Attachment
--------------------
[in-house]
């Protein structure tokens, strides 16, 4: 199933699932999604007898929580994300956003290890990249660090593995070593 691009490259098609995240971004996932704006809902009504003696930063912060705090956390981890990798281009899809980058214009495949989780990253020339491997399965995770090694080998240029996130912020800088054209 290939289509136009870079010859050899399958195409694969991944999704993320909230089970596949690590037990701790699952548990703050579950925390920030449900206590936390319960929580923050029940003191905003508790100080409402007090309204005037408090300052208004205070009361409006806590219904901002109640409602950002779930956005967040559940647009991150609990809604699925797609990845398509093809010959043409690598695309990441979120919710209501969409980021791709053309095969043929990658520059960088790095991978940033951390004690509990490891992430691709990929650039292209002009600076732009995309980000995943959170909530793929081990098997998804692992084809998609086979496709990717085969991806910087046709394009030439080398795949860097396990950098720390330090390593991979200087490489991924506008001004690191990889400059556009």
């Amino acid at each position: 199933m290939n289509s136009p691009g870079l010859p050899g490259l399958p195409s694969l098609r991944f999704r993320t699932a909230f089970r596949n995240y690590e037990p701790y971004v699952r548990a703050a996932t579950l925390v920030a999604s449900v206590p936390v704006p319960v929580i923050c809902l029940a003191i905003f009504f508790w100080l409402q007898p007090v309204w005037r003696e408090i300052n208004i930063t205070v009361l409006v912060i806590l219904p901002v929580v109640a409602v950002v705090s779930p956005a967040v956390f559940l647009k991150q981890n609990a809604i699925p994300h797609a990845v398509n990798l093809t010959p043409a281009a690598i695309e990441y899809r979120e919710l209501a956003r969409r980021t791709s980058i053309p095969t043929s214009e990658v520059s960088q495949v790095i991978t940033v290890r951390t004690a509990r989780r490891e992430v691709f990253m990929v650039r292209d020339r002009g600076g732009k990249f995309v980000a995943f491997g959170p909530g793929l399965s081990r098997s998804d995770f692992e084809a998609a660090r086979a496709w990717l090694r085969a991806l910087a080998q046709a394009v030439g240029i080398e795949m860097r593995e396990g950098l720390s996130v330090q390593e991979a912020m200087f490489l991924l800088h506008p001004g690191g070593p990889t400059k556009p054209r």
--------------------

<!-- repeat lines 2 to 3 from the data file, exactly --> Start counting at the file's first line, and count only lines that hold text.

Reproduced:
């Protein structure tokens, strides 16, 4: 199933699932999604007898929580994300956003290890990249660090593995070593 691009490259098609995240971004996932704006809902009504003696930063912060705090956390981890990798281009899809980058214009495949989780990253020339491997399965995770090694080998240029996130912020800088054209 290939289509136009870079010859050899399958195409694969991944999704993320909230089970596949690590037990701790699952548990703050579950925390920030449900206590936390319960929580923050029940003191905003508790100080409402007090309204005037408090300052208004205070009361409006806590219904901002109640409602950002779930956005967040559940647009991150609990809604699925797609990845398509093809010959043409690598695309990441979120919710209501969409980021791709053309095969043929990658520059960088790095991978940033951390004690509990490891992430691709990929650039292209002009600076732009995309980000995943959170909530793929081990098997998804692992084809998609086979496709990717085969991806910087046709394009030439080398795949860097396990950098720390330090390593991979200087490489991924506008001004690191990889400059556009």
């Amino acid at each position: 199933m290939n289509s136009p691009g870079l010859p050899g490259l399958p195409s694969l098609r991944f999704r993320t699932a909230f089970r596949n995240y690590e037990p701790y971004v699952r548990a703050a996932t579950l925390v920030a999604s449900v206590p936390v704006p319960v929580i923050c809902l029940a003191i905003f009504f508790w100080l409402q007898p007090v309204w005037r003696e408090i300052n208004i930063t205070v009361l409006v912060i806590l219904p901002v929580v109640a409602v950002v705090s779930p956005a967040v956390f559940l647009k991150q981890n609990a809604i699925p994300h797609a990845v398509n990798l093809t010959p043409a281009a690598i695309e990441y899809r979120e919710l209501a956003r969409r980021t791709s980058i053309p095969t043929s214009e990658v520059s960088q495949v790095i991978t940033v290890r951390t004690a509990r989780r490891e992430v691709f990253m990929v650039r292209d020339r002009g600076g732009k990249f995309v980000a995943f491997g959170p909530g793929l399965s081990r098997s998804d995770f692992e084809a998609a660090r086979a496709w990717l090694r085969a991806l910087a080998q046709a394009v030439g240029i080398e795949m860097r593995e396990g950098l720390s996130v330090q390593e991979a912020m200087f490489l991924l800088h506008p001004g690191g070593p990889t400059k556009p054209r």